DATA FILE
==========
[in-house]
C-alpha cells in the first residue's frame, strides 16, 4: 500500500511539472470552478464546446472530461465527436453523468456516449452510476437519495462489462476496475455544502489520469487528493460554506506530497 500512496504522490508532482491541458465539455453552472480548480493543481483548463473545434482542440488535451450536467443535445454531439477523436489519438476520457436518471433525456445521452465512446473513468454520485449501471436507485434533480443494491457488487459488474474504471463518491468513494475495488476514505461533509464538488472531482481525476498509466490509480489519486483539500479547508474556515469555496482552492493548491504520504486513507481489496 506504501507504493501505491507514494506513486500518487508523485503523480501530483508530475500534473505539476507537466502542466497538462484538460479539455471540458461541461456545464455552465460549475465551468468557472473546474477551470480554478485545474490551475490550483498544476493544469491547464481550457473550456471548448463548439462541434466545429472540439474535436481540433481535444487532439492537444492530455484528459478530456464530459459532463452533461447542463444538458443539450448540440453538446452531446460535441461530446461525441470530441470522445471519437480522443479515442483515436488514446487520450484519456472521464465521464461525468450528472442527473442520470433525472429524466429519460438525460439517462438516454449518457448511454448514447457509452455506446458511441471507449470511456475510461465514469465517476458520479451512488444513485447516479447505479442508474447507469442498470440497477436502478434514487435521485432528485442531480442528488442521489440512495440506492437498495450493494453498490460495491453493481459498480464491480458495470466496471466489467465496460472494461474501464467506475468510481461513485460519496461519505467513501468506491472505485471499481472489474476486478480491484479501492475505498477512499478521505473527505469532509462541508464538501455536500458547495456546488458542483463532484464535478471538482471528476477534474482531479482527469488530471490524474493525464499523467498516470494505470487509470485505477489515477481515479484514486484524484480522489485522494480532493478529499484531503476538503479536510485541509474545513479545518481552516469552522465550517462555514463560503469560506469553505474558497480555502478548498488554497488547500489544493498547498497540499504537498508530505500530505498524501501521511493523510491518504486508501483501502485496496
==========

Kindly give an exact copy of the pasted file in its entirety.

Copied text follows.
[in-house]
C-alpha cells in the first residue's frame, strides 16, 4: 500500500511539472470552478464546446472530461465527436453523468456516449452510476437519495462489462476496475455544502489520469487528493460554506506530497 500512496504522490508532482491541458465539455453552472480548480493543481483548463473545434482542440488535451450536467443535445454531439477523436489519438476520457436518471433525456445521452465512446473513468454520485449501471436507485434533480443494491457488487459488474474504471463518491468513494475495488476514505461533509464538488472531482481525476498509466490509480489519486483539500479547508474556515469555496482552492493548491504520504486513507481489496 506504501507504493501505491507514494506513486500518487508523485503523480501530483508530475500534473505539476507537466502542466497538462484538460479539455471540458461541461456545464455552465460549475465551468468557472473546474477551470480554478485545474490551475490550483498544476493544469491547464481550457473550456471548448463548439462541434466545429472540439474535436481540433481535444487532439492537444492530455484528459478530456464530459459532463452533461447542463444538458443539450448540440453538446452531446460535441461530446461525441470530441470522445471519437480522443479515442483515436488514446487520450484519456472521464465521464461525468450528472442527473442520470433525472429524466429519460438525460439517462438516454449518457448511454448514447457509452455506446458511441471507449470511456475510461465514469465517476458520479451512488444513485447516479447505479442508474447507469442498470440497477436502478434514487435521485432528485442531480442528488442521489440512495440506492437498495450493494453498490460495491453493481459498480464491480458495470466496471466489467465496460472494461474501464467506475468510481461513485460519496461519505467513501468506491472505485471499481472489474476486478480491484479501492475505498477512499478521505473527505469532509462541508464538501455536500458547495456546488458542483463532484464535478471538482471528476477534474482531479482527469488530471490524474493525464499523467498516470494505470487509470485505477489515477481515479484514486484524484480522489485522494480532493478529499484531503476538503479536510485541509474545513479545518481552516469552522465550517462555514463560503469560506469553505474558497480555502478548498488554497488547500489544493498547498497540499504537498508530505500530505498524501501521511493523510491518504486508501483501502485496496